In Session
Sheldon Romer, founder of Rudi’s Organic Bakery, and Susan Skjei, director of the Authentic Leadership Center at Naropa University, discuss what it means to be a regenerative leader — why it's important, what it can look like, and how to get started on a more regenerative path.

Not just soil: Embracing regenerative qualities in leadership

Sheldon Romer, founder of Rudi’s Organic Bakery, and Susan Skjei, director of the Authentic Leadership Center at Naropa University, discuss what it means to be a regenerative leader—why it's important, what it can look like and how to get started on a more regenerative path.

"How do we build these environments for others that not only bring out our authenticity, but bring out others' authenticity? And guess what—we're all different, and what do we do with that? Well we're seeing what we do with that in society when we don't have skills or when we don't choose to bring out the best in one another."

Susan Skjei, Naropa University

Part 1: Why regenerative leadership matters

  • The regenerative movement has mainly focused on farming and working with the soil, and has more recently spread into how we do business. What we’re beginning to see is there are bigger questions here, and if we only focus on the externals, we’re missing a big piece of the puzzle.
  • Sometimes it’s important to slow down to speed up.
  • When we’re feeling uncertain, it’s often good to overcommunicate. When you don’t know what’s happening, typically we go to the worst spot; where there’s no information, we go right down the rabbit hole. When there are too many things happening, connect and seek support—first connect with yourself, then with others.
  • Rodale emphasizes regenerative management itself. J.I. Rodale believed that how we work with the soil, and how we work with ourselves as leaders, and how we work with organizations is all the same metaphor. Regeneration is an inside-out process.
  • We’re out of touch with our own bodies and out of touch with our earth body, so we don’t respect it.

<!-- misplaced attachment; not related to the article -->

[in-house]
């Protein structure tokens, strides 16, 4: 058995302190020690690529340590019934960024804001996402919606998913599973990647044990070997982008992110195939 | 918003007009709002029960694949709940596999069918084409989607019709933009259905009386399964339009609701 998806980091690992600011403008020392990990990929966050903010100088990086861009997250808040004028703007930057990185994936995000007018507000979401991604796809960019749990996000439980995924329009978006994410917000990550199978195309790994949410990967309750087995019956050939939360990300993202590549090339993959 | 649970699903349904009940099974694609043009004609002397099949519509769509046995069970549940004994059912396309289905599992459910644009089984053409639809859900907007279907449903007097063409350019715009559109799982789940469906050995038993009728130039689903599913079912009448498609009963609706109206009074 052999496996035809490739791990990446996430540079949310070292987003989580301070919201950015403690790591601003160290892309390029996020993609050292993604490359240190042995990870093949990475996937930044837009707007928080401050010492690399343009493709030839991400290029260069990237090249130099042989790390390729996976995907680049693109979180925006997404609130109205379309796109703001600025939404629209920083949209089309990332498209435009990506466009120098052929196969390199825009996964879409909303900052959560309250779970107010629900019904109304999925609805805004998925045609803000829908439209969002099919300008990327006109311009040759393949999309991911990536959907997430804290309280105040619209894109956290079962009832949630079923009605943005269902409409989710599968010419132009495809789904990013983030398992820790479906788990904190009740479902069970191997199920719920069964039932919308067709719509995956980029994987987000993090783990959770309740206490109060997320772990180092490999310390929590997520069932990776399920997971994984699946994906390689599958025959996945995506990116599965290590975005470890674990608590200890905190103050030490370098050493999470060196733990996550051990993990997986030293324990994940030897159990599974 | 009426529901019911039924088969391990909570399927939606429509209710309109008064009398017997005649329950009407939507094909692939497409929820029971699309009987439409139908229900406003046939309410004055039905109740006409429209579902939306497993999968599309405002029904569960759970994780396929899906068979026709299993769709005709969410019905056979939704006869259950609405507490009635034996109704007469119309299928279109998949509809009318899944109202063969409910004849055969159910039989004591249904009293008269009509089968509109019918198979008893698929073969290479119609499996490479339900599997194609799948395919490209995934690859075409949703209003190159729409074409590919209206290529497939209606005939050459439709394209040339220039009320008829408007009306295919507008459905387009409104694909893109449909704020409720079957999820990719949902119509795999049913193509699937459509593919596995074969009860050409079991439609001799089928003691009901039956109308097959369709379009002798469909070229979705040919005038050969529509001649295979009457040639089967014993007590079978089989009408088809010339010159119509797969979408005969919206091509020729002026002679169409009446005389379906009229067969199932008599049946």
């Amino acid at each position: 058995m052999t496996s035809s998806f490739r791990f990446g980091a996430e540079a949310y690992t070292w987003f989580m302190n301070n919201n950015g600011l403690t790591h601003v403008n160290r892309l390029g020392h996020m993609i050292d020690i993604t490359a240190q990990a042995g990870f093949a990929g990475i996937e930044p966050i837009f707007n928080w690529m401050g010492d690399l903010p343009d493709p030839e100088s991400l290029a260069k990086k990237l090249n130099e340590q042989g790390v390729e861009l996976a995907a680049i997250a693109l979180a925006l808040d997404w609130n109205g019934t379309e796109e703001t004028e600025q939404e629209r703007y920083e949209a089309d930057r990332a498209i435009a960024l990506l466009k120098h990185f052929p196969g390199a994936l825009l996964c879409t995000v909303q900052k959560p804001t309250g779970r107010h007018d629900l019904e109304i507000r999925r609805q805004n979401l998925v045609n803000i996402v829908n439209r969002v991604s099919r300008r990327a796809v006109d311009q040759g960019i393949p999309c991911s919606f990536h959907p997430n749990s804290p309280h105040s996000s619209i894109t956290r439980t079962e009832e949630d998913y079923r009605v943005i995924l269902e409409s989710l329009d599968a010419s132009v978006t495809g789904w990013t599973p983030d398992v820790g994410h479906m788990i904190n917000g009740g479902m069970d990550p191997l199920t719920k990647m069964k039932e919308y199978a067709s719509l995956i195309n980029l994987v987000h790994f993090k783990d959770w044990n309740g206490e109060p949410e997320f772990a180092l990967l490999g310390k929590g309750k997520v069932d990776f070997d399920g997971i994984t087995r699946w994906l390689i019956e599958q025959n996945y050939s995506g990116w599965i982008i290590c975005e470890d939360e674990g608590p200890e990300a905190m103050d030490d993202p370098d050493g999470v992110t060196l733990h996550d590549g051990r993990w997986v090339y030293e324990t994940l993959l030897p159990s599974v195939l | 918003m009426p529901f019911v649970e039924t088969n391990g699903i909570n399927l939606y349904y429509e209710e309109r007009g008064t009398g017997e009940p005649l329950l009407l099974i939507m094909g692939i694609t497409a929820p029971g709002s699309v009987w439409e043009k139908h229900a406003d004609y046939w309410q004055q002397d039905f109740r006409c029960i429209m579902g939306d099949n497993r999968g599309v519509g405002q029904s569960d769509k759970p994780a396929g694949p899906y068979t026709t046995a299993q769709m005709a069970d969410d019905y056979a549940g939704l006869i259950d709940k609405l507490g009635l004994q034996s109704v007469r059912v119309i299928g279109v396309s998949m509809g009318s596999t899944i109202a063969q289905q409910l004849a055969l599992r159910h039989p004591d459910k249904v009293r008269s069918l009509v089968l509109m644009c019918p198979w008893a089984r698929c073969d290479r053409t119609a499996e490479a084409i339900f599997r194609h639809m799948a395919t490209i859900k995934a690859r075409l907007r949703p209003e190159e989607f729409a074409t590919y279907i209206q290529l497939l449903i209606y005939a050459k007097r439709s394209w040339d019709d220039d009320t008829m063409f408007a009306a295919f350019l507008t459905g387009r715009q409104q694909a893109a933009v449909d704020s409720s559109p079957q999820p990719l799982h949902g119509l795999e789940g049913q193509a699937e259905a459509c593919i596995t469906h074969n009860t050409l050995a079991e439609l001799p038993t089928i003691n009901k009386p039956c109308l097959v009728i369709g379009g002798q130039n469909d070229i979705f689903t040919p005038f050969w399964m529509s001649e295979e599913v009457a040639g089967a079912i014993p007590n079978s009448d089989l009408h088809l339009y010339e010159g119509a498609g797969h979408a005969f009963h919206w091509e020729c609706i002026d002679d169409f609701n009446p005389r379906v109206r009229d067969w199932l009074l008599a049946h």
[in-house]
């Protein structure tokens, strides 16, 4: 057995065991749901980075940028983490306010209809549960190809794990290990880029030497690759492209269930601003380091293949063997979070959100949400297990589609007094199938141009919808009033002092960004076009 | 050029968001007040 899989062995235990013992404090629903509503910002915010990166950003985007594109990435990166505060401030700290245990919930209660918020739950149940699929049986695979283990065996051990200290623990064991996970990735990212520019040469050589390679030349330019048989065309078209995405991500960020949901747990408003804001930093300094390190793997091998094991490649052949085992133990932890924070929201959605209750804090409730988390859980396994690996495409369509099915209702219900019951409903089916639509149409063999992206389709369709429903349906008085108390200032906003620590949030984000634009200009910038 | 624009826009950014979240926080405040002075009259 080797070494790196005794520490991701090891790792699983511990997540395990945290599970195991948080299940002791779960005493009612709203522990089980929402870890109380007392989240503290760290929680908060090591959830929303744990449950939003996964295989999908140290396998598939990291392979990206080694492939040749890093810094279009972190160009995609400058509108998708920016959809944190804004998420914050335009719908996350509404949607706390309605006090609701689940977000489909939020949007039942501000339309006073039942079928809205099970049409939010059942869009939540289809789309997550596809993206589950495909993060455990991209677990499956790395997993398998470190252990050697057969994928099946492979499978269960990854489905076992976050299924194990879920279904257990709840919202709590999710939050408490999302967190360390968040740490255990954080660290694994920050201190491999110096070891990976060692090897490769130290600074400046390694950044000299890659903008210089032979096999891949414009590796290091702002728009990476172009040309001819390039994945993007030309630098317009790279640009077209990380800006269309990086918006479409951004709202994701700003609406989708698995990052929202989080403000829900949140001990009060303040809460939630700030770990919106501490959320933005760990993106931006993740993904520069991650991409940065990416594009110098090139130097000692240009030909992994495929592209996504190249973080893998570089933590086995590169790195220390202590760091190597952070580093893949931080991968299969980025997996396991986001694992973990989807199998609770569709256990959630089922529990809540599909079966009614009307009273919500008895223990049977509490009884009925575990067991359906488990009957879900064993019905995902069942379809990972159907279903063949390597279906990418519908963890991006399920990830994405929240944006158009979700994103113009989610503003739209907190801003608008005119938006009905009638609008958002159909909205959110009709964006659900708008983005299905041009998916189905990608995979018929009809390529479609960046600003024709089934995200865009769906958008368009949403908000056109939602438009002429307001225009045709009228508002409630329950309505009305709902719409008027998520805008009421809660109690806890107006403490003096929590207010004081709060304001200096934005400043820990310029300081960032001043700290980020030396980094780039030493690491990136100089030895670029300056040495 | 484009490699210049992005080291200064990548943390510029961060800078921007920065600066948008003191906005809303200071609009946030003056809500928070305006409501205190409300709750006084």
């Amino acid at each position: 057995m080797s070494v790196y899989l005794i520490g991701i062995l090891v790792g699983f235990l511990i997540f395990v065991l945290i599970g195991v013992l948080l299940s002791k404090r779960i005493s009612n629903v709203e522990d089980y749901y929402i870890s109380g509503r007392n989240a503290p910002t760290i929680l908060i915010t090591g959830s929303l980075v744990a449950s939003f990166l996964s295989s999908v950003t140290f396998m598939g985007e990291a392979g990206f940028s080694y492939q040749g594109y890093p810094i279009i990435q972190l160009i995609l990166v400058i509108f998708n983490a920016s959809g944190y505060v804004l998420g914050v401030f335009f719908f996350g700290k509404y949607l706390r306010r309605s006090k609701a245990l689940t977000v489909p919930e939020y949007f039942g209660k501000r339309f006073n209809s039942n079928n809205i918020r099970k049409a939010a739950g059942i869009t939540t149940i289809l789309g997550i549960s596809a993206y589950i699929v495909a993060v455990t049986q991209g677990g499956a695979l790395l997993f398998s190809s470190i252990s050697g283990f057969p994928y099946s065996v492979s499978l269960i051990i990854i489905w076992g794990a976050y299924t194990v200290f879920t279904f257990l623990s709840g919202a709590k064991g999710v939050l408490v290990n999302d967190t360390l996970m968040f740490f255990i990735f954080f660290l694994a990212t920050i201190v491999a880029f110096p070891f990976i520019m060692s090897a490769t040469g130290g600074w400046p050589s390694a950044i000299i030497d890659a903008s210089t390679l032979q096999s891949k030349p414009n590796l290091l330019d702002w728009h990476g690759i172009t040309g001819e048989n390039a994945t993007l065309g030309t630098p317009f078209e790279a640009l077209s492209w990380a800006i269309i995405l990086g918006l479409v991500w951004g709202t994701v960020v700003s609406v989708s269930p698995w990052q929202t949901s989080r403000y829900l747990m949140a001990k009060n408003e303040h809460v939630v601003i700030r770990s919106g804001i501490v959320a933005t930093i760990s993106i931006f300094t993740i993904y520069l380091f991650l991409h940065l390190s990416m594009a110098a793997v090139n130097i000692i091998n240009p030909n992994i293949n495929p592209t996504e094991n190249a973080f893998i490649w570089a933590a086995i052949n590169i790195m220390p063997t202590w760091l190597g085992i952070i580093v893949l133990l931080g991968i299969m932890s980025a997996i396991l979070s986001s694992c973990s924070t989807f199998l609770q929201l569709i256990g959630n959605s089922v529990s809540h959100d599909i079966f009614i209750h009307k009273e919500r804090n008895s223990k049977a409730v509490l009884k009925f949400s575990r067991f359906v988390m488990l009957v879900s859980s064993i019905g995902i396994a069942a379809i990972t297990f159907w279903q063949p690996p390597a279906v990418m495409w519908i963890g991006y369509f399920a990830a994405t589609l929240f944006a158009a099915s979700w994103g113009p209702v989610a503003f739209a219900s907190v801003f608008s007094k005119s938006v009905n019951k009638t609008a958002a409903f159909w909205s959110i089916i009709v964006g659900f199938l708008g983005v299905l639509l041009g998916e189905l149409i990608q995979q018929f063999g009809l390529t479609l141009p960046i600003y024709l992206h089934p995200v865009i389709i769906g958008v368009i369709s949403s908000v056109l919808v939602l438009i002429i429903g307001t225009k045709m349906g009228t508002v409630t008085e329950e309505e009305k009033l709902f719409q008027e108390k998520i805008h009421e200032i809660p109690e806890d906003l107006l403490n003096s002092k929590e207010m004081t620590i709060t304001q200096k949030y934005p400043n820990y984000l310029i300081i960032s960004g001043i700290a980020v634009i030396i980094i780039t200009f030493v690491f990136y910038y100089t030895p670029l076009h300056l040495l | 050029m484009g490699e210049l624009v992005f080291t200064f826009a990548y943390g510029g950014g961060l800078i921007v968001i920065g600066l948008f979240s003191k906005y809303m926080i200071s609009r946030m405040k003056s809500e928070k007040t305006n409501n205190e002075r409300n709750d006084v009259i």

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Part 2: Respond, don’t react

  • It’s not the circumstances you’re confronted with that matter, it’s how you respond. We need to train our brains to respond rather than react.
  • Important to be open to new things all the time; coming across as thinking you know how things are supposed to be done shuts down other people’s creativity.
  • We start by focusing on who we are.

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Part 3: Starting points

  • What nourishes you? What are your most vital sources of energy? What is holding you back?
  • When we try to accommodate other people, sometimes we hold ourselves back.
  • Leading with questions can encourage more engagement and creativity.
  • Model a positive emotional tone. We all have tough days, but as a leader, one of our main responsibilities is to create the culture—we are constantly modeling and being observed, on all kinds of levels. Self-awareness is critical; without it, we project our own issues onto the culture.
  • Prioritize your integrity; do the right thing all the time, because we are challenged constantly about our values.
  • It can be challenging to listen to and welcome everyone's viewpoints, but it's crucial. We must encourage our own authenticity, and the authenticity of everyone else as well, even if we don't agree with them. We're seeing in society what happens if we don't have those skills and don't choose to bring out the best in each other.


This session—Authentic Regenerative Leadership to Grow Your Business, Team & Community—was recorded at Natural Products Expo West 2018. Click "download" below to access the presentation slides.

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